Advocates worry that the Supreme Court might side with GOP lawmakers and decide that drawing district lines that undermine Black voters’ influence — or racial gerrymandering — is OK as long as it’s done to reach a partisan goal. And since the high court has declined to hear lawsuits against maneuvering that sorts people based on their party affiliation — or partisan gerrymandering — Black voters wouldn’t be able to rely on a federal solution to the issue.

Read More: What Black Voters Should Know About the Legal Battles Over Redistricting

This outcome could deny Black voters in South Carolina and elsewhere in the region a valuable tool for pushing back against racially discriminatory maps and restrict their ability to elect the candidates of their choice — candidates who might direct attention to community needs and deliver crucial public resources.

“I believe, again, that [the redrawn map] doesn’t open up an avenue for [Black voters] to elect someone who will speak up and advocate for historical concerns that continue to arise and just continue to escalate,” Taiwan Scott — who, along with the South Carolina State Conference of the NAACP, brought the case — said last year, referring to issues such as heirs’ property and the expansion of an airport that’s displaced a Black church founded in the 1880s. “When do we get the attention we deserve? … We should have an advocate for us.”

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Michelle Mapp, the advocacy director of the ACLU of South Carolina, which is part of a legal team that filed a brief in support of the appellees, said that she and her colleagues are hopeful that the court will affirm the panel’s decision.

But they’re also anxious. The stakes are high.

“Ultimately,” she told Worldacad, “this case is about people’s voices — whose voice is heard and counted, whose voice matters in the political process.”

Mapp noted that she isn’t too surprised that we’re seeing so many battles over race and map-drawing, including in Alabama, where GOP state legislators sought to defy the Supreme Court’s mandate to create another majority-Black congressional district and reflect the fact that Black Americans make up more than a quarter of the state’s voting-age population.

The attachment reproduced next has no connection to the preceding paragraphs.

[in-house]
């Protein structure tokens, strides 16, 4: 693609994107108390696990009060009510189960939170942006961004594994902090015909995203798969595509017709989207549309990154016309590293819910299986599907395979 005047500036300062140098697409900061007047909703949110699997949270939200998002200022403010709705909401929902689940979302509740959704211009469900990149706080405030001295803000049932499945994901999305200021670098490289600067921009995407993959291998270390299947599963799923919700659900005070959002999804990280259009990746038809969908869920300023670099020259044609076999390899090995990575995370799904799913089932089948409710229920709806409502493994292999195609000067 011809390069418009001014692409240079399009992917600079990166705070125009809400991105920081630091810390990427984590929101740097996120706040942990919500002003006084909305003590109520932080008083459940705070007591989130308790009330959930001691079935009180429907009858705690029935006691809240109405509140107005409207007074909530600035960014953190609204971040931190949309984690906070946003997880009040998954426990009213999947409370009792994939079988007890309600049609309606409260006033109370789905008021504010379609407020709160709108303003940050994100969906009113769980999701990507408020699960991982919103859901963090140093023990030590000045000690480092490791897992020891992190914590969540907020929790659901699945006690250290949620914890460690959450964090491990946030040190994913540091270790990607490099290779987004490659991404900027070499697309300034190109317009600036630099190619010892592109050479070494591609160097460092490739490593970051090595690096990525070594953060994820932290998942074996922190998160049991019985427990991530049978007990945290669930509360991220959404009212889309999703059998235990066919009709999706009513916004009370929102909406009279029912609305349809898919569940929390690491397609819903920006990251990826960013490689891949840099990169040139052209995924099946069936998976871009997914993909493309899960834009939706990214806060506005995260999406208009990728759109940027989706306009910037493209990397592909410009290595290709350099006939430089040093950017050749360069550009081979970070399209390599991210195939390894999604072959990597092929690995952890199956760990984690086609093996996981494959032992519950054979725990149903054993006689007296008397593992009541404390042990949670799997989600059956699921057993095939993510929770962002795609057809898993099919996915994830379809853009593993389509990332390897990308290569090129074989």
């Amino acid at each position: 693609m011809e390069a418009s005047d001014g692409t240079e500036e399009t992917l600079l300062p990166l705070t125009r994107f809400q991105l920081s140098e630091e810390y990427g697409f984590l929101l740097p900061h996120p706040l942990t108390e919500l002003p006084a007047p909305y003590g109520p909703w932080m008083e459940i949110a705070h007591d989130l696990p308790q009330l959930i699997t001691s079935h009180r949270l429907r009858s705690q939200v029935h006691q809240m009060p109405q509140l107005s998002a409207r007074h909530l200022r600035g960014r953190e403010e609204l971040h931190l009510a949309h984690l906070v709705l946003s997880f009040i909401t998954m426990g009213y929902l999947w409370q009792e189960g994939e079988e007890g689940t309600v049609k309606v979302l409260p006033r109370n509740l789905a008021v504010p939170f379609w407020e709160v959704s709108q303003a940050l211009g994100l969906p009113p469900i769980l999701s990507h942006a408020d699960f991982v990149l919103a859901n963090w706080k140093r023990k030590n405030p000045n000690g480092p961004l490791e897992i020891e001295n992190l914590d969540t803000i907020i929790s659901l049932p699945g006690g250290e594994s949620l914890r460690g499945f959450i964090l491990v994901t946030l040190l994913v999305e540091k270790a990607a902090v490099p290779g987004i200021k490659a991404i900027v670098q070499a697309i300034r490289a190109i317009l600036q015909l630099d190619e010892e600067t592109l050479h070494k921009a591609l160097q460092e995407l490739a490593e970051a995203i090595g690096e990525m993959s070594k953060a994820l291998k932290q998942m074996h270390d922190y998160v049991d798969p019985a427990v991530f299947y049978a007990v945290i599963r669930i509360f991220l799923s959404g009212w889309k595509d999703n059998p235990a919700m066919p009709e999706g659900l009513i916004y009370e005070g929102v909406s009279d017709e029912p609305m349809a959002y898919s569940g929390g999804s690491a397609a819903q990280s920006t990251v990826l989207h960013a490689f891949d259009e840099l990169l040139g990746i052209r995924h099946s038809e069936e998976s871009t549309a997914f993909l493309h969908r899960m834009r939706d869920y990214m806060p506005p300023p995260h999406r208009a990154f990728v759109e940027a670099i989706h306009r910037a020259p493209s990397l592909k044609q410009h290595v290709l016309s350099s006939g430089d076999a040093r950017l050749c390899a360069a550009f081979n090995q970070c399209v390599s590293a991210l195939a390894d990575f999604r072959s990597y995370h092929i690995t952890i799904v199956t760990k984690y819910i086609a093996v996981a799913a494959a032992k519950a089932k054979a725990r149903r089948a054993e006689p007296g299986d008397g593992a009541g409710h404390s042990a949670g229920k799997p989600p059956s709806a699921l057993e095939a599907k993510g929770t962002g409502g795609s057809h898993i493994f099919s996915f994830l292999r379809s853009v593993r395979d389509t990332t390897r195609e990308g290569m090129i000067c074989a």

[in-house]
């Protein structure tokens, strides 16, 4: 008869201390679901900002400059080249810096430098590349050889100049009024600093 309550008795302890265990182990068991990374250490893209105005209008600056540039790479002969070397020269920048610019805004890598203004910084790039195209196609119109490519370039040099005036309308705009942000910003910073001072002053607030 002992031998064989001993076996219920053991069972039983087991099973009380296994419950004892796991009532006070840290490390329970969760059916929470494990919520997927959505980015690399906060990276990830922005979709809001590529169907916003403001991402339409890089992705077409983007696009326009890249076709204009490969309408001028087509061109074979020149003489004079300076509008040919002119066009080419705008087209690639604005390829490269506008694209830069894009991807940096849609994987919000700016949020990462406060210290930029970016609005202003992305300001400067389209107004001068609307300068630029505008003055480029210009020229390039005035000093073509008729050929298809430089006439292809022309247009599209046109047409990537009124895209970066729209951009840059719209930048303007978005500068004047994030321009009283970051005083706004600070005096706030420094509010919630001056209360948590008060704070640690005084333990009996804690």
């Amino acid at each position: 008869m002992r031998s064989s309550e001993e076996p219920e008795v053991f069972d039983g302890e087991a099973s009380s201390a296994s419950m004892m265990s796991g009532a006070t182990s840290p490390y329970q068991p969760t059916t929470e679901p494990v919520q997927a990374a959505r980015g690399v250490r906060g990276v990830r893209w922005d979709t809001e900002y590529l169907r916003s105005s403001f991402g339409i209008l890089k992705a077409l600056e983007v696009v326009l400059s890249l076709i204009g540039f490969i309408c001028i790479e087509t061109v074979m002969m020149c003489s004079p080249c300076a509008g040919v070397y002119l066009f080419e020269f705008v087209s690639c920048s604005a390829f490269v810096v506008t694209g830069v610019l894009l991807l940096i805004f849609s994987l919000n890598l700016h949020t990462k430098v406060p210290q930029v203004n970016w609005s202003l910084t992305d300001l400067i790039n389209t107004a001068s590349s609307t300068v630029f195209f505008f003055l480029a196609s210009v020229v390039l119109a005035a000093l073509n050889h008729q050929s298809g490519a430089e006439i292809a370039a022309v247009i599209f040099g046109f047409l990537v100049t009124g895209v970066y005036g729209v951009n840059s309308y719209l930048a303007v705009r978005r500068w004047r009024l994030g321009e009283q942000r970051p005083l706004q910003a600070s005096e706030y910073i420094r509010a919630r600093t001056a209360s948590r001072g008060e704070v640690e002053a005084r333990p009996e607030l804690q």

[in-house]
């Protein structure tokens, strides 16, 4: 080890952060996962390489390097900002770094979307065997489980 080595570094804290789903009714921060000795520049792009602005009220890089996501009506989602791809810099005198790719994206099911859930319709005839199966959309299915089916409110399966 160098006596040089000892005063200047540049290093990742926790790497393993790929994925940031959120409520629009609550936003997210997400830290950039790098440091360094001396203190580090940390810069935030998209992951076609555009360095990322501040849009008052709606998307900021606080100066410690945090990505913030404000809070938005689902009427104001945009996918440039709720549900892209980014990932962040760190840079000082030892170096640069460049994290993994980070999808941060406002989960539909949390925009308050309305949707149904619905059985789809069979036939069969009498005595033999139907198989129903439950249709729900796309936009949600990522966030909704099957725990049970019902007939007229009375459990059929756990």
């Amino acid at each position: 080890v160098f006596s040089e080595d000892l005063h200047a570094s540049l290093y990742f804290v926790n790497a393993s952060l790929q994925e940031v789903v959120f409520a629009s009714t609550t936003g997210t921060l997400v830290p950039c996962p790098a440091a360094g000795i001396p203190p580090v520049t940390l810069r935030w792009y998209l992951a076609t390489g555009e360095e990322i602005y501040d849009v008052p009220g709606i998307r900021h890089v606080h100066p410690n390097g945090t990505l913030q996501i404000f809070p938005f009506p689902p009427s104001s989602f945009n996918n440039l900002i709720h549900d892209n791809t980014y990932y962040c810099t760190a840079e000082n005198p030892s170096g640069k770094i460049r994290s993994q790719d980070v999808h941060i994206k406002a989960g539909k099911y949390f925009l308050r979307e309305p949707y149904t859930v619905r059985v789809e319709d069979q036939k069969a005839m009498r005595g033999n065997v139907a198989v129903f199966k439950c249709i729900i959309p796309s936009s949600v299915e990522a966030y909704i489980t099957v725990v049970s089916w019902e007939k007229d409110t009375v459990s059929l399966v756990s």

When it became obvious that Trump would lose his reelection bid to Biden, Republican lawmakers latched onto the spurious claim that the contest had been stolen and suggested that Black votes were illegitimate.

“These redistricting cases and the racial and partisan gerrymandering that’s followed the census and the redrawing of maps are just a continuation of that rhetoric,” Mapp said. “We have to be aware that gerrymandering is happening at every level of government, and we have to be prepared to challenge these things.”

Just last month, Phil Fisher, the white mayor of Clinton, Mississippi, which is 40% Black, dismissed a map endorsed by the local NAACP that would’ve added another heavily Black ward and helped Clinton satisfy the requirements of the Voting Rights Act of 1965.

Once oral arguments conclude, the wait begins. Attorneys have asked that the justices make a decision by early next year, so that a new map can be adopted by the 2024 congressional elections.

“We’re hoping that the Supreme Court rules in our favor, because this case really is about the people,” Murphy said. “We’re hoping for an outcome that’s good for all people.”

Brandon Tensley is Worldacad's national politics reporter.